Apple took a big risk, in the US at least, by removing the physical SIM slot for all iPhone 14 models and relying entirely on eSIM.
In my tests of three iPhones: iPhone 14, iPhone 14 Pro, and iPhone 14 Pro Max, I used the eSIM phone numbers already assigned to the phones but didn't experience the setup – more specifically, the transition from a physical SIM to an all eSIM existence. But I couldn't avoid it forever.
Apple's promise is that the transition from a physical SIM slot-supported number to one, ostensibly the same one, supported on an eSIM-only device would be easy. The short story here is that, yes, the process is smooth and painless, but there are a couple of checkpoints worth heeding.
As noted, for now iPhone 14 phones in the UK and elsewhere outside the US will still have SIM slots, but the writing is on the wall. Within a generation or so, Apple will probably remove physical SIM slots from all iPhone models. My point is that you may not need this advice now, but bookmark this post for future use.
The need to transfer my current phone number, one I've had for over 20 years, started with my desire to fully upgrade from the iPhone 13 Pro to the iPhone 14 Pro (48MP camera, always-on display, Dynamic Island), and make it my everyday device.
It's worth noting that my test iPhone 14 Pro already has an eSIM number and I decided to keep that number on the phone, a decision which later impacted a couple of settings I had to adjust post-transfer.
To be honest, I went into the whole thing with quite a bit of trepidation. I've tested dozens of phones over the years, usually popping out and sliding in different SIMS - with a SIM ejection tool or an unbent paperclip - to either move my number or keep a backup number on other test devices. I've upgraded my family's phones by buying devices and then popping in their old SIM card. Even when it was time to get a new SIM for 5G support, I had Verizon ship the tiny card to me and I did the rest. Taking that physical aspect out of the equation left me feeling a bit unmoored.
I started by resetting the iPhone 14 Pro (after backing up the lovely photos and videos I took with it) but noted that, during the process, I had the option of keeping the currently assigned eSIM number. Knowing a single iPhone 14 can support up to eight eSIM numbers, I decided to preserve it.
I was surprised at how quickly the iPhone 14 Pro reset; it was faster than my experiences with previous iPhone models.
The latest iPhone setup asks if you want to transfer an existing number to the new phone and then informed me that my current phone number would stop working on the iPhone 13 Pro.
I used to do a bit of diving in high school and the feeling of double pressing my iPhone 13 Pro power button to authorize the transfer of my number to eSIM on the iPhone 14 Pro was akin to the moments right before I attempted an inward, the dive where you leap up, scissor and then dive straight down, with your head passing just inches from the board. Sheer terror.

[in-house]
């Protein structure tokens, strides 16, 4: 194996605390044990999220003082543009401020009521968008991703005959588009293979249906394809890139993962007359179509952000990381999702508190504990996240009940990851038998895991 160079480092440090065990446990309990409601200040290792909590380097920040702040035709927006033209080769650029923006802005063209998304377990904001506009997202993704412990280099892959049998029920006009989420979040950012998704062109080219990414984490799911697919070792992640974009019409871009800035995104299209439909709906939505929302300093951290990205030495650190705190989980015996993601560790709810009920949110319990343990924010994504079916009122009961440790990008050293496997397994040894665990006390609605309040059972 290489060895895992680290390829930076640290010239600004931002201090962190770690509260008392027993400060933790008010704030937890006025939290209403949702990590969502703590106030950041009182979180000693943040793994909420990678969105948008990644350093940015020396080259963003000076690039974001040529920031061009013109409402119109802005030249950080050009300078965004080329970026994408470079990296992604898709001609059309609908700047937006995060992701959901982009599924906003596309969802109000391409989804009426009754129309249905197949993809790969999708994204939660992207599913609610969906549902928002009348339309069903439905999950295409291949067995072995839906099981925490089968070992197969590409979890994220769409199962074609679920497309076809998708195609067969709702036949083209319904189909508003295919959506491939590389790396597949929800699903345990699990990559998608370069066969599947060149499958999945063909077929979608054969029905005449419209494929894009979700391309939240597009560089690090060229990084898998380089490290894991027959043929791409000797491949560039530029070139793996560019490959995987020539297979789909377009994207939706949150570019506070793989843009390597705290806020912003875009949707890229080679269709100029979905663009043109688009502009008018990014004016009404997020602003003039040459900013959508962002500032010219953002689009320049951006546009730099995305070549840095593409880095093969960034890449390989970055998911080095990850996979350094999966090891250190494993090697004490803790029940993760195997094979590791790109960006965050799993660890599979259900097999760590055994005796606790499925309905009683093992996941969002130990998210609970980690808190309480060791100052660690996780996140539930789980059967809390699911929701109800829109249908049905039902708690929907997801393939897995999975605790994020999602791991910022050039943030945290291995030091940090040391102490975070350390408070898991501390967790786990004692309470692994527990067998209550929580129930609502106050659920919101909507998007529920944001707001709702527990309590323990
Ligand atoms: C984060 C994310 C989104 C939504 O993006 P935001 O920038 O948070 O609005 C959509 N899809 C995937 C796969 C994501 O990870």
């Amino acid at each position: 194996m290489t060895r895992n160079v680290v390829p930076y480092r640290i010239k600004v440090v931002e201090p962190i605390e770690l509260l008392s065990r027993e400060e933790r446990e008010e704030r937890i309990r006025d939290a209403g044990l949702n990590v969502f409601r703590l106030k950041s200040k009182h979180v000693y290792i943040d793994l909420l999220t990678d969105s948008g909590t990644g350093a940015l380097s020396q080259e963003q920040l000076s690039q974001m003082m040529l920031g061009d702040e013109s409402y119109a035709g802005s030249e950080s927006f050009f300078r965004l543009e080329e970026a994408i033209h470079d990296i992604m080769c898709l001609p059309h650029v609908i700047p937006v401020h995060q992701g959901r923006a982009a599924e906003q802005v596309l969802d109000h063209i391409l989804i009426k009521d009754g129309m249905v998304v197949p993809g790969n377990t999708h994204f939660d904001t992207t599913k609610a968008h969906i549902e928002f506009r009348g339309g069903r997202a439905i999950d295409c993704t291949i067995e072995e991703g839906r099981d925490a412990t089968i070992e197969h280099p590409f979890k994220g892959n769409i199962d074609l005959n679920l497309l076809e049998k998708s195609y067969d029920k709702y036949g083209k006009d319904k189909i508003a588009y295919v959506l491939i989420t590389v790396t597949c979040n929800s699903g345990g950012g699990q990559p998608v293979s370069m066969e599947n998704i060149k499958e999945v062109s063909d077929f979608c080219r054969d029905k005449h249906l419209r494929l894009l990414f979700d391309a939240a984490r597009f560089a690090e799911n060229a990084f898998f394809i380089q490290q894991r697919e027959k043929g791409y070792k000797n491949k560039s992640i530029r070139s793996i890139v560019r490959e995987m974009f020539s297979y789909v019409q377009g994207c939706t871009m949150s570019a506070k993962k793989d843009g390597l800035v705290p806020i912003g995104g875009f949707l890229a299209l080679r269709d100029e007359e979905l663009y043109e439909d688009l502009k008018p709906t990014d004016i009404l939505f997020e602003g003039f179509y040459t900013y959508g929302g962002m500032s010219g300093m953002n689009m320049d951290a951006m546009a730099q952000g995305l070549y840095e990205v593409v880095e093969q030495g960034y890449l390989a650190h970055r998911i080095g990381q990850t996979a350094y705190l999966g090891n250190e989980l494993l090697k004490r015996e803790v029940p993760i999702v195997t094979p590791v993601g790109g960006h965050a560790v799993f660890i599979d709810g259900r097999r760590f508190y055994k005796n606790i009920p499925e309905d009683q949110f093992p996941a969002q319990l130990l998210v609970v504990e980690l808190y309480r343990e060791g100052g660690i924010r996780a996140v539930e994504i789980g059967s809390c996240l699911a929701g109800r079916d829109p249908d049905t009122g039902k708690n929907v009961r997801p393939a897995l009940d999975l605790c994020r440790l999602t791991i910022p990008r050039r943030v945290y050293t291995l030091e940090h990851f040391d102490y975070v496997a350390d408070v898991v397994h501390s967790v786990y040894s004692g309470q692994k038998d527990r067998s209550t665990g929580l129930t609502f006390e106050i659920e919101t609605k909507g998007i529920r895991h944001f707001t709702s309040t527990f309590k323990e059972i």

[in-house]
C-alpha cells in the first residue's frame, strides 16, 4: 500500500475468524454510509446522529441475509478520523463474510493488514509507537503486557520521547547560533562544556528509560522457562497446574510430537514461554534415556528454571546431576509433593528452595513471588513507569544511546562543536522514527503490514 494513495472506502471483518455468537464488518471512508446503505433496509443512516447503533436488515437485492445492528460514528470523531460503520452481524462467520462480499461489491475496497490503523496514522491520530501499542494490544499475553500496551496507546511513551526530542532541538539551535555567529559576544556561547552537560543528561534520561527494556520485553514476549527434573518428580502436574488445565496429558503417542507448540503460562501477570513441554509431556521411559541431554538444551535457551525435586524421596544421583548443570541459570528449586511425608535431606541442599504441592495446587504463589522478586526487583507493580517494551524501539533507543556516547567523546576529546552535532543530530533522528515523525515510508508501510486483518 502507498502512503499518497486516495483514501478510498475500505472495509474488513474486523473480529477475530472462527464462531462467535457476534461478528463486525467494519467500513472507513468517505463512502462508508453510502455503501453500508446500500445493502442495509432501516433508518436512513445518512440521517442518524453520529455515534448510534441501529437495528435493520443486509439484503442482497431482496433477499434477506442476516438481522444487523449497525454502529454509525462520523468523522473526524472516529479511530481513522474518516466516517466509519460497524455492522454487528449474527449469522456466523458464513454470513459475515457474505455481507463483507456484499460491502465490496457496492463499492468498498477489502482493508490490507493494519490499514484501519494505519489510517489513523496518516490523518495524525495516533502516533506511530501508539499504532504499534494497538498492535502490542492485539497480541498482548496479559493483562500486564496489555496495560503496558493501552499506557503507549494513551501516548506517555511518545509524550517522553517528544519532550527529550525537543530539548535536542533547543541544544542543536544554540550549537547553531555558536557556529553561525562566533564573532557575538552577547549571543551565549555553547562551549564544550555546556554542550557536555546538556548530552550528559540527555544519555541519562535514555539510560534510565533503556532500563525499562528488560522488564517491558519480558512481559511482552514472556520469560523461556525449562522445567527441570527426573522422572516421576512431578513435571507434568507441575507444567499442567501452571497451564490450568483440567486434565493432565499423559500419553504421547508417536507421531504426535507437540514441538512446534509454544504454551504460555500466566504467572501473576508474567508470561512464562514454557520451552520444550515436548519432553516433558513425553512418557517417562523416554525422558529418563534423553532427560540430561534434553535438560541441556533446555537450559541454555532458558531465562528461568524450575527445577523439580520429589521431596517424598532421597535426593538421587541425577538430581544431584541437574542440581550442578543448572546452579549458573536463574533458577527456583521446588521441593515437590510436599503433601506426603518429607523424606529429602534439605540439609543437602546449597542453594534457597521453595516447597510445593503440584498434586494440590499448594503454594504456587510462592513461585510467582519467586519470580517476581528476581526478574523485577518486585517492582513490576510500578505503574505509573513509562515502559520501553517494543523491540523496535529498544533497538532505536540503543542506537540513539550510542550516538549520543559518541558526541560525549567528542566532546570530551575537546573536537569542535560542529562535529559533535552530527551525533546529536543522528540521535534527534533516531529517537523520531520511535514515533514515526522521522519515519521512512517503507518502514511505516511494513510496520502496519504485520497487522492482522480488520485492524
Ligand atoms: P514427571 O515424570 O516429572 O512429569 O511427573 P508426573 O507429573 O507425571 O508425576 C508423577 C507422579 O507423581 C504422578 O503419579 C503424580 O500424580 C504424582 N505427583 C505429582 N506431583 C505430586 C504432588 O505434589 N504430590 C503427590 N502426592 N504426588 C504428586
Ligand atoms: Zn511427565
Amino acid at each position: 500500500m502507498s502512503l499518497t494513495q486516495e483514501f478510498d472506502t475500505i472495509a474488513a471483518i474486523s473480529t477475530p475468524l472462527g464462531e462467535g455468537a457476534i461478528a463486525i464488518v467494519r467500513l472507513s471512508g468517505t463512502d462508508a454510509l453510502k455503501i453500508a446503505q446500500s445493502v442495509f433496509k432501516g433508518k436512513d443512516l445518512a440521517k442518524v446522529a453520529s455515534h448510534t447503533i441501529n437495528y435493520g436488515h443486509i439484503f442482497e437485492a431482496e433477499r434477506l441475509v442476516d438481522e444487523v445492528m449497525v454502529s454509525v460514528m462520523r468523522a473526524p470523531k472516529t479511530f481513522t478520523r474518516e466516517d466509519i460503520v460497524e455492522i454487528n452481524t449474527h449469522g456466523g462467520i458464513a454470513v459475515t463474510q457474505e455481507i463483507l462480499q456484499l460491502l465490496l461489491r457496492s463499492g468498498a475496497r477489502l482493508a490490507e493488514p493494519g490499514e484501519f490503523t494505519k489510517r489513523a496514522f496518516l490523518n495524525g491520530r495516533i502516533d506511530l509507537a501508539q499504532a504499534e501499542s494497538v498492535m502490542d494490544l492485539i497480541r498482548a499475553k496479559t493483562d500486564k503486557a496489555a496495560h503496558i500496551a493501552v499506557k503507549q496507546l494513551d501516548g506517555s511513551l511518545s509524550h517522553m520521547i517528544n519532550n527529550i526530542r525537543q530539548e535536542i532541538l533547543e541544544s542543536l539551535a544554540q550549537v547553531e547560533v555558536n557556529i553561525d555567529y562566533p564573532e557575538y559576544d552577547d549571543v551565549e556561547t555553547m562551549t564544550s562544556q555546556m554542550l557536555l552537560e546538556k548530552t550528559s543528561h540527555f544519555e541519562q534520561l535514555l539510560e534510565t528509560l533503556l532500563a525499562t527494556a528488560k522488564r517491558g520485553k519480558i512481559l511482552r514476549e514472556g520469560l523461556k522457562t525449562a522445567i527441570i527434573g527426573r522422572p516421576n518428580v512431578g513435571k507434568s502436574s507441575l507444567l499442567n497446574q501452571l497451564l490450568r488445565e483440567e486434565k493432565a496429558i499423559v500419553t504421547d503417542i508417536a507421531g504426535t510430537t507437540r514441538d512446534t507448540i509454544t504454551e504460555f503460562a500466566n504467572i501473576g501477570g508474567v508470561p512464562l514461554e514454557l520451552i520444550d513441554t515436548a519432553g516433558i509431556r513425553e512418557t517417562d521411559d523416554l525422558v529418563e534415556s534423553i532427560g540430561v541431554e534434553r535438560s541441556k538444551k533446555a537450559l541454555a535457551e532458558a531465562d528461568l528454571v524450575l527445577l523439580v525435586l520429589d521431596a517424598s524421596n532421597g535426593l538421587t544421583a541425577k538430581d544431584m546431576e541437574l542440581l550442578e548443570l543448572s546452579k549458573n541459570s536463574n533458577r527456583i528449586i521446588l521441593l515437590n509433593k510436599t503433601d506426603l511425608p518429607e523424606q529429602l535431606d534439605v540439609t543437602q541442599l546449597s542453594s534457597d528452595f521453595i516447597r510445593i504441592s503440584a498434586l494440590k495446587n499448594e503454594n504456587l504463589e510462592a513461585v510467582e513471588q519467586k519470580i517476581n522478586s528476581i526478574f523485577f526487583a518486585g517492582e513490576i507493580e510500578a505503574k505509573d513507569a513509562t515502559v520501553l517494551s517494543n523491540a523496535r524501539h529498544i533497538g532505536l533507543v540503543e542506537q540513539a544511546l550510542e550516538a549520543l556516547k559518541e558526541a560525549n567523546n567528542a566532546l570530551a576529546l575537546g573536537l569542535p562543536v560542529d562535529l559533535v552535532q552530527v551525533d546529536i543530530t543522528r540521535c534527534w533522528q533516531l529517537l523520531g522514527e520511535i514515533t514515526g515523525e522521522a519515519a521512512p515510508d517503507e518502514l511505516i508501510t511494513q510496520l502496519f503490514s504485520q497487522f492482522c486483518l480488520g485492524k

On the iPhone 14 Pro screen, I saw a message informing me that it was activating the phone and then connecting to the network, in this case, Verizon.
With no error messages to speak of, I exhaled a sigh of relief while the phone worked to transfer my iCloud settings from the iPhone 13 Pro.
As far as I could tell, the process had gone off without a hitch. There was, though, some mop-up to perform.
Because I'd kept the original eSIM, the iPhone 14 Pro initially named both numbers Primary, and I didn't realize that the phone still didn't know which number to use first.
A bit later, I called my brother on the iPhone 14 Pro. He didn't pick up. However, a few minutes later, my iPhone rang and it was my brother who told me that when I initially called, he saw an unknown number and ignored it. He soon realized, based on the California area code, that it might be his gadget-crazed brother testing another device.
With multiple eSIMs, your iPhone 14 won't know which number to use until you tell it.
There are a few steps I had to take to fix this. First, I needed to rename the lines. The preset options include:
- Cellular Data
- There is also a custom name option.
Second, you have to choose in Settings which number to use as your Default Voice Line. This will ensure that you're calling from the right number.
There is good reason, by the way, to have multiple, named eSIMs. If you enable "Allow Cellular Data Switching," the iPhone 14 Pro (and all other eSIM-supporting iPhones) can auto-switch between eSIM numbers depending on coverage and signal availability. This will save you from accidentally using your home eSIM when traveling in, say, Europe, and paying exorbitant roaming fees.
My experience with Verizon's and Apple's SIM-to-eSIM process was smooth as silk. However, I have heard that it's not always so easy. US Mobile Editor Phil Berne recounted to me the difficulties he ran into with T-Mobile and how they had to search for the process at a local T-Mobile store and try it twice until they found a QR code that simplified the process.
There may be even greater hurdles with smaller carriers as eSIM-only phones make their way around the globe, but my experience proves it's not only possible but having an eSIM-only iPhone 14 Pro may be preferable.
Thanks for your service, tiny SIM card. Guess I won't be missing you, after all.
If you're not quite ready to go the eSIM route, but want to consider your next smartphone upgrade, check out our roundup of the best phones.